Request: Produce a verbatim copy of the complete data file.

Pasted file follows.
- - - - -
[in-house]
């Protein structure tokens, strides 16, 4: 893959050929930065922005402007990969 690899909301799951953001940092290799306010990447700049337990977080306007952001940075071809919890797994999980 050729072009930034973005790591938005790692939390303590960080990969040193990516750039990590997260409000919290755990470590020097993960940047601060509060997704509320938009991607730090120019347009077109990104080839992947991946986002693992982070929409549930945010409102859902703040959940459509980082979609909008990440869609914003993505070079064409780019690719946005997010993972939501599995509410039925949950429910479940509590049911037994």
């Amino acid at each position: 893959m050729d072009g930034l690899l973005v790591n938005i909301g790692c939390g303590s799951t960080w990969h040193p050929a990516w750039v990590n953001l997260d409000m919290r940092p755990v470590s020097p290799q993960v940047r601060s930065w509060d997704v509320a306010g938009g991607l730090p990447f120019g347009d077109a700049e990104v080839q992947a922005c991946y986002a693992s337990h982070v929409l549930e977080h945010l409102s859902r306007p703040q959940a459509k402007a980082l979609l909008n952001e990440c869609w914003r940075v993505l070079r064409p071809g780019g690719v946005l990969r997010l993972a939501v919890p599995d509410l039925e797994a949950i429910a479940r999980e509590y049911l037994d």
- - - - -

[in-house]
């Protein structure tokens, strides 16, 4: 893959050929930065922005402007990969 690899909301799951953001940092290799306010990447700049337990977080306007952001940075071809919890797994999980 050729072009930034973005790591938005790692939390303590960080990969040193990516750039990590997260409000919290755990470590020097993960940047601060509060997704509320938009991607730090120019347009077109990104080839992947991946986002693992982070929409549930945010409102859902703040959940459509980082979609909008990440869609914003993505070079064409780019690719946005997010993972939501599995509410039925949950429910479940509590049911037994």
């Amino acid at each position: 893959m050729d072009g930034l690899l973005v790591n938005i909301g790692c939390g303590s799951t960080w990969h040193p050929a990516w750039v990590n953001l997260d409000m919290r940092p755990v470590s020097p290799q993960v940047r601060s930065w509060d997704v509320a306010g938009g991607l730090p990447f120019g347009d077109a700049e990104v080839q992947a922005c991946y986002a693992s337990h982070v929409l549930e977080h945010l409102s859902r306007p703040q959940a459509k402007a980082l979609l909008n952001e990440c869609w914003r940075v993505l070079r064409p071809g780019g690719v946005l990969r997010l993972a939501v919890p599995d509410l039925e797994a949950i429910a479940r999980e509590y049911l037994d």